The Hobbit was inevitably going to be a step down from The Lord of the Rings. The former is more a children’s story, and clearly a warm-up for Tolkien, though it hints at the lyricism and moral richness of the latter. And charges of “cashing in” were understandable when director Peter Jackson and his fellow writers announced they were going for not one, not two, but another three movies. So while The Hobbit: An Unexpected Journey is worse than its predecessors, I’m happy to report it doesn’t miss the bar by all that much.
Beginning 60 years before The Lord of the Rings, The Hobbit deals with what those films cryptically referred to as “the incident with the dragon.” Twelve dwarves, led by their prince Thorin Oakenshield (Richard Armitage), intend to trek across Middle Earth to their ancient mountain kingdom and wrest it from the the dragon Smaug, who drove their people out and claimed the mountain for his own. For reasons not entirely clear, the wizard Gandalf (Ian McKellen) has decided the hobbit Bilbo Baggins (Martin Freeman) would make an excellent addition to the endeavor.
After a prologue featuring the welcome return of Ian Holm as the older Bilbo and Elijah Wood as Frodo, the twelve dwarves and the wizard unceremoniously crash Bilbo’s house to shanghai him into the adventure. Copious food is consumed, tales are told, plans are made, and Bilbo steels up his long-buried courage to join an expedition involving trolls, orcs, elves, magic swords, necromancers, giant spiders, wargs, eagles, underground kingdoms, and most of all the magnificently broken, malevolent, and pitiable Gollum (Andy Serkis).
The relative lightness of “The Hobbit” as source material actually isn’t a problem for the film. Movies are generally just short stories to begin with, and Jackson’s clearly interested in interconnecting organically with the Lord of the Rings films rather than just making a mere adaptation. Apparently lacking the rights to “The Silmarillion,” Jackson relied on Tolkien’s appendices in “The Return of the King” to flesh out his narrative. Tolkien enthusiasts will be pleased to see the Witch King of Angmar’s rise in Mirkwood, as well as a more explicit explanation of Gandalf’s reasons that hint at the coming battle against Sauron. The Hobbit also benefits thematically from its prequel status. Plot points discussed in the earlier films take on an added resonance due to that previously laid emotional groundwork.
The one real problem is Jackson’s overindulgence. While not as catastrophic as it was in King Kong, it still weighs the film down with an unnecessary twenty minutes. The aforementioned prologue and first act drag on entirely too long, as does an early second act encounter with a trio of cave trolls.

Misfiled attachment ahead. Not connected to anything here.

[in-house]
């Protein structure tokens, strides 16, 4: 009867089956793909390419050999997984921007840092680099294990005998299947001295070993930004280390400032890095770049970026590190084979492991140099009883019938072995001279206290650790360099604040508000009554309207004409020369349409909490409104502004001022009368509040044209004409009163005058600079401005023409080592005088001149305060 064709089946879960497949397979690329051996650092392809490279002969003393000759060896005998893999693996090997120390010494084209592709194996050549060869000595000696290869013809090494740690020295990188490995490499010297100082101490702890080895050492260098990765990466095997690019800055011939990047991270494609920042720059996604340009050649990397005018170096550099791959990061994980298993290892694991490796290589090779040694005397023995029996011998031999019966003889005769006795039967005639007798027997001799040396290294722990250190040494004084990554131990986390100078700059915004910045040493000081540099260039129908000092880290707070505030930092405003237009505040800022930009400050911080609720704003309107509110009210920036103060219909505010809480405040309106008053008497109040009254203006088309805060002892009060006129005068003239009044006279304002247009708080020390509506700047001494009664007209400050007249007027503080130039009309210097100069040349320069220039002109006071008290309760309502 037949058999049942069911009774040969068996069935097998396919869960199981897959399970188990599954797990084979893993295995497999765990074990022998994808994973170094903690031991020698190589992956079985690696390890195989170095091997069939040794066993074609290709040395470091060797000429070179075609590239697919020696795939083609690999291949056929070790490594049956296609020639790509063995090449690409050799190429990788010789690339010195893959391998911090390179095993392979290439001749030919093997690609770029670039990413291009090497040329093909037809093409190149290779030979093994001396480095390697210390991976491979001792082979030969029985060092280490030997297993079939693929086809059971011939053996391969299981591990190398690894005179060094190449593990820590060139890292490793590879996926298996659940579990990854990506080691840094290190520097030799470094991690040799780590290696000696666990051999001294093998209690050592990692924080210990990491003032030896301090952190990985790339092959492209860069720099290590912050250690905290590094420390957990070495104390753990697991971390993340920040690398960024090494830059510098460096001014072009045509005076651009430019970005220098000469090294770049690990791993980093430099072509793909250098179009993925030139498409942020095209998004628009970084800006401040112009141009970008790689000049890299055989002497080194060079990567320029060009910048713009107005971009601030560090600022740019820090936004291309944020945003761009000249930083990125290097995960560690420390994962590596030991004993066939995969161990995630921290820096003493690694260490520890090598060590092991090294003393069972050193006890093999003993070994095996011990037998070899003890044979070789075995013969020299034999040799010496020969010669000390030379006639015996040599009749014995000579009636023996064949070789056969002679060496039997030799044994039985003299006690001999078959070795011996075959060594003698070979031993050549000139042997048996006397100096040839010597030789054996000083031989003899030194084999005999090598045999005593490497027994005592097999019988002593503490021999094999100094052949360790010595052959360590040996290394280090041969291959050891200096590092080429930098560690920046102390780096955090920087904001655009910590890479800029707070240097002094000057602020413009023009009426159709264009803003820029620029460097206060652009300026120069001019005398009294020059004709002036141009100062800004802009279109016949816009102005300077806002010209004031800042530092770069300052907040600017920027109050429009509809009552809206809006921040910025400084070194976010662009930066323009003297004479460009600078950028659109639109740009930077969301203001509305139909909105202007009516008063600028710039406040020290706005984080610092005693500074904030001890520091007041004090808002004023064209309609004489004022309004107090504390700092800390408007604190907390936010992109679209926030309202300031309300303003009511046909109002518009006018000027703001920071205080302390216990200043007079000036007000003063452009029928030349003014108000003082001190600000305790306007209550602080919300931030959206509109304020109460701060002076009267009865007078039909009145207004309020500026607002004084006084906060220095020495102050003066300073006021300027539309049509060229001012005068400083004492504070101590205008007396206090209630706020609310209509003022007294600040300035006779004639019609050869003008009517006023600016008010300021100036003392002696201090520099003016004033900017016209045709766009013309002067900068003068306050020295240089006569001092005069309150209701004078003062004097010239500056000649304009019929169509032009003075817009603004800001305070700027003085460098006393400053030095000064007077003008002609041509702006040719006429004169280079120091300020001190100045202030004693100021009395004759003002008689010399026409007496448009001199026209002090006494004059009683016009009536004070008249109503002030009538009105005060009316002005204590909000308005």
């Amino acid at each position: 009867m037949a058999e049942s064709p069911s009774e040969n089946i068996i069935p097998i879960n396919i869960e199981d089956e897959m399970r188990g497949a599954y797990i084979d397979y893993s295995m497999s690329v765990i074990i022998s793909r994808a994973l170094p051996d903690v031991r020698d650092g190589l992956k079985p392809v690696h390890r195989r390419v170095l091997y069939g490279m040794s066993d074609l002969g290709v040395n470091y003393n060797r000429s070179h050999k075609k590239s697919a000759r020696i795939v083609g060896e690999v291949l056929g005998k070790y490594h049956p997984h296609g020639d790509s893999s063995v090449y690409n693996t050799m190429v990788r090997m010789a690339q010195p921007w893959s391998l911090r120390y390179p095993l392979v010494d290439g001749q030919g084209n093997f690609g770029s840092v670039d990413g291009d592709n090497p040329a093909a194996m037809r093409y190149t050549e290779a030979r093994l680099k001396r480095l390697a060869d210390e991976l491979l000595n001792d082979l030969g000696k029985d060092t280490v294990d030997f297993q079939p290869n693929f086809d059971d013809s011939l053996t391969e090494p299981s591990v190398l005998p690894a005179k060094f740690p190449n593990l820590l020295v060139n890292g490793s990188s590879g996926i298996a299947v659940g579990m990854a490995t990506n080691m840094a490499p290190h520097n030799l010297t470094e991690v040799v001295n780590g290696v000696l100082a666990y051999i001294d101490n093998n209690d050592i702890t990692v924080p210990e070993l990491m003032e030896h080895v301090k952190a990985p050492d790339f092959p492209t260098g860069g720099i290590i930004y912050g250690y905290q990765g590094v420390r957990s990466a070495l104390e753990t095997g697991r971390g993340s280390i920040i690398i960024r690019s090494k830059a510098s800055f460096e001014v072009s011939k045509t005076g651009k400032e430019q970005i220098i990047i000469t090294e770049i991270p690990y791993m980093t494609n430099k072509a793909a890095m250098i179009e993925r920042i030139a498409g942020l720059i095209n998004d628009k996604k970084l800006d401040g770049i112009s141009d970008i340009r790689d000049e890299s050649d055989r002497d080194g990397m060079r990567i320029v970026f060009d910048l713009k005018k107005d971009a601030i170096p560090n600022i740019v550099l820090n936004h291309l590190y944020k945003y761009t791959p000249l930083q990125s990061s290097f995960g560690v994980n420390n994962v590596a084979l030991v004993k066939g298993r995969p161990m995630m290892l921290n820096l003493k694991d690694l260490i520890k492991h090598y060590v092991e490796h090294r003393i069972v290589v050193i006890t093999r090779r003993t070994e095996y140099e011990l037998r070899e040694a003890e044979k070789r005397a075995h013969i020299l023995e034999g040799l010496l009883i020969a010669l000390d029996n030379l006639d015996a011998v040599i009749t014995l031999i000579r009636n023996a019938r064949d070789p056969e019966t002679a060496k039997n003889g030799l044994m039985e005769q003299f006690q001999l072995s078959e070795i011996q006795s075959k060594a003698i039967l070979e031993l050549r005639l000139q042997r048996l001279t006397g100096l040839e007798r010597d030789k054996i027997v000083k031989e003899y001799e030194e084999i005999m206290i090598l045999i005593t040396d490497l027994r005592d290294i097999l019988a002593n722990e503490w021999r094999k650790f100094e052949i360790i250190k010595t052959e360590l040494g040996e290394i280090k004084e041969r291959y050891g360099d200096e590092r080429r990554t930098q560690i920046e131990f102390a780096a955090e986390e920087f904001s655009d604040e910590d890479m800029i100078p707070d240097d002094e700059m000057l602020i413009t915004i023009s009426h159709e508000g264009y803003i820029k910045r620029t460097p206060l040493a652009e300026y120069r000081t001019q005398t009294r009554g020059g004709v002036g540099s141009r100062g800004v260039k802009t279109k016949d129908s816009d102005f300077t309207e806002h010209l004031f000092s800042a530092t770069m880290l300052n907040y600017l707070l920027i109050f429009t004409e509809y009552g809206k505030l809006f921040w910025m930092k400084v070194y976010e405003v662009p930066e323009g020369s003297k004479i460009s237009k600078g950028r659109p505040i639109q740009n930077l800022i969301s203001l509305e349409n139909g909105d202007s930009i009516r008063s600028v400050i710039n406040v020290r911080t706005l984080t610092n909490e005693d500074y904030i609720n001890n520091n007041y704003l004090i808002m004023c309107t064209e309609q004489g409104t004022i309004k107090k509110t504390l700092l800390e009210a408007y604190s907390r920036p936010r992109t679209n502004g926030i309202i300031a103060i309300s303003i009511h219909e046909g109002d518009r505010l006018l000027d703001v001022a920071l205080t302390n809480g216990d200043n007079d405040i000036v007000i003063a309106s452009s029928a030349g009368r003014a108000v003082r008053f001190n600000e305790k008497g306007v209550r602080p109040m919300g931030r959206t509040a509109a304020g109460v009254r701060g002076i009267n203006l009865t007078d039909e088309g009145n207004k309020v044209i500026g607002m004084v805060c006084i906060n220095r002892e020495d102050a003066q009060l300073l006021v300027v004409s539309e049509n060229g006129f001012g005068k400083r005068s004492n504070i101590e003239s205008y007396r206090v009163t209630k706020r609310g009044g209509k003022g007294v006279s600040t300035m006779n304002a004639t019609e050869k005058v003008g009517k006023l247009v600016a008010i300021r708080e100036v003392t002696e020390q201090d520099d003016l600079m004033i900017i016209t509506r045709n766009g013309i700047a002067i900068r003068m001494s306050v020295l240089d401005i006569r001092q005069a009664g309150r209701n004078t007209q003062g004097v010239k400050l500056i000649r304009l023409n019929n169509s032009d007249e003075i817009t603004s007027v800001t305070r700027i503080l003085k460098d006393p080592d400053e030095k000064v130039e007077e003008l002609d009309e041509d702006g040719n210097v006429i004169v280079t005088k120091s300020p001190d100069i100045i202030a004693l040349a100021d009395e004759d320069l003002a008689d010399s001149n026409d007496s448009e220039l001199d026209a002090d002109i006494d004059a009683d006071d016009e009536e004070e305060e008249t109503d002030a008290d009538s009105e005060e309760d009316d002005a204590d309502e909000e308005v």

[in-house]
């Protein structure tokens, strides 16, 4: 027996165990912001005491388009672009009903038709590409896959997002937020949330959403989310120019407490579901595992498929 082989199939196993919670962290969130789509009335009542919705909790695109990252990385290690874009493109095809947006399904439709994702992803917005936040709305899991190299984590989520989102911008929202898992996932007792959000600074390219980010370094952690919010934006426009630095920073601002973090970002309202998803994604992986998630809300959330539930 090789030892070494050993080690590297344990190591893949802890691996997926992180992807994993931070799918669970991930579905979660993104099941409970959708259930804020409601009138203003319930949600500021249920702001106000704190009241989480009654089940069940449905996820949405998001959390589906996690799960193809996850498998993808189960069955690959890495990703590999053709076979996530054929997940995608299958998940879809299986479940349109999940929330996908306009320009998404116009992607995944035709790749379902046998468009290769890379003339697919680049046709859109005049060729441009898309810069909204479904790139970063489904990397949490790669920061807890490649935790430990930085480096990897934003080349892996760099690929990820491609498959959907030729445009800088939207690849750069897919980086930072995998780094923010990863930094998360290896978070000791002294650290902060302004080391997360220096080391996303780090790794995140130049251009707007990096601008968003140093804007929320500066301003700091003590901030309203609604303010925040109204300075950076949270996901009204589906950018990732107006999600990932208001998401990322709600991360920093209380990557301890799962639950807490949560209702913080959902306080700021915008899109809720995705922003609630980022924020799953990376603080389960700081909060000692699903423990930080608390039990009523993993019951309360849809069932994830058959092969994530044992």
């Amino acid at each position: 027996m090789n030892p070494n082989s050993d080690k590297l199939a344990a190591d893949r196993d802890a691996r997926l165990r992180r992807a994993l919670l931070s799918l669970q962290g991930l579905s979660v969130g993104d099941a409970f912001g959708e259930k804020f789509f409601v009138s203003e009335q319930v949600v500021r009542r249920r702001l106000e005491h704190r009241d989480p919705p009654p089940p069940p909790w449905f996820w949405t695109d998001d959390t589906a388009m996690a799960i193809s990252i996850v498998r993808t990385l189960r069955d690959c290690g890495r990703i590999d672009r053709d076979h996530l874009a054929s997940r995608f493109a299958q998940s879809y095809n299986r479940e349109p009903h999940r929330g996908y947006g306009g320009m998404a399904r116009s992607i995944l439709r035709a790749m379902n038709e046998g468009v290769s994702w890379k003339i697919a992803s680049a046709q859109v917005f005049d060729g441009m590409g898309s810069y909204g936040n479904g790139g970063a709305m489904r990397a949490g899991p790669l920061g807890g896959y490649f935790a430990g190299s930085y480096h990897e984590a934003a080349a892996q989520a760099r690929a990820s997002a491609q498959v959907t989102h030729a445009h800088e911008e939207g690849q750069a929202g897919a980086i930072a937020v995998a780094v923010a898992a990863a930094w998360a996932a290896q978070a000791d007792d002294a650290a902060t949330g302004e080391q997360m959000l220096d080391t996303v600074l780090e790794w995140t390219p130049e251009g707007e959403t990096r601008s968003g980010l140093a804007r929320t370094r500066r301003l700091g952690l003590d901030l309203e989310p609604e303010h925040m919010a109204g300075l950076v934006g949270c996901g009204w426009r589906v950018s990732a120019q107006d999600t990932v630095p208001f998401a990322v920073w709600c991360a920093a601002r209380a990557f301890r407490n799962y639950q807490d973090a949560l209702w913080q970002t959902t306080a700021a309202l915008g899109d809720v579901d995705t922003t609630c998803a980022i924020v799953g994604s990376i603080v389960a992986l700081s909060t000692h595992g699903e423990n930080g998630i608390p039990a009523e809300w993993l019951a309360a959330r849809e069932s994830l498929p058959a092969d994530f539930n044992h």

The writing is also a slip from the previous standard. Character beats and ideas that should be revealed through subtext are laid out in explicit, on-the-nose dialogue. I bow to no one in my enthusiasm for Tolkien’s pre-modern themes of small goodness holding back tremendous evil, but I’m not sure we needed Gandalf to offer an extended essay on the point to the elves. And the first act muddies the story along with the pacing, as the character arcs don’t come into focus until the second half.
But man, from there things really do start cranking. The visuals are sometimes enthralling, as is the animation of the cave trolls and the king of the orcs. (Though the orc warrior hunting Thorin looks like a video game escapee.) In spite of the script’s clumsiness, the story works. It’s genuinely moving to watch Bilbo and Thorin move from mutual incomprehension to mutual understanding, and Jackson combines his cliffhanger ending with satisfying emotional closure. As for Bilbo’s game of riddles against Gollum — underwritten by excellent animation and the pathos of Serkis’ performance — it’s unsurprisingly the highlight of the fim.
Which brings us to The Hobbit’s infamous frame rate, shot at 48 frames per second rather than the standard 24. It’s a bit jarring at first. Eager to be swept back into the world of Middle Earth, I instead spent the early sequences grappling with an unfamiliar visual format that didn’t feel “cinematic.” Rapid movements look especially odd, and don’t combine well with Jackson’s tendency to shoot action sequences in large, flattened visuals.
All that said, I can see what fired Jackson’s imagination about it. There were moments — generally the quieter ones — when the format, combined with the 3D, gave an extraordinary life-like immediacy to the image. It suggests unexplored possibilities to play with the “tonalities” of digital cinema’s visuals, even if this film feels like a trial run at it.
So whatever its flaws, The Hobbit ultimately finds a genuine artistic reason for existing beyond Jackson’s flights of tech nerdom, or Hollywood’s voracious demand for easy box office. That counts for a lot.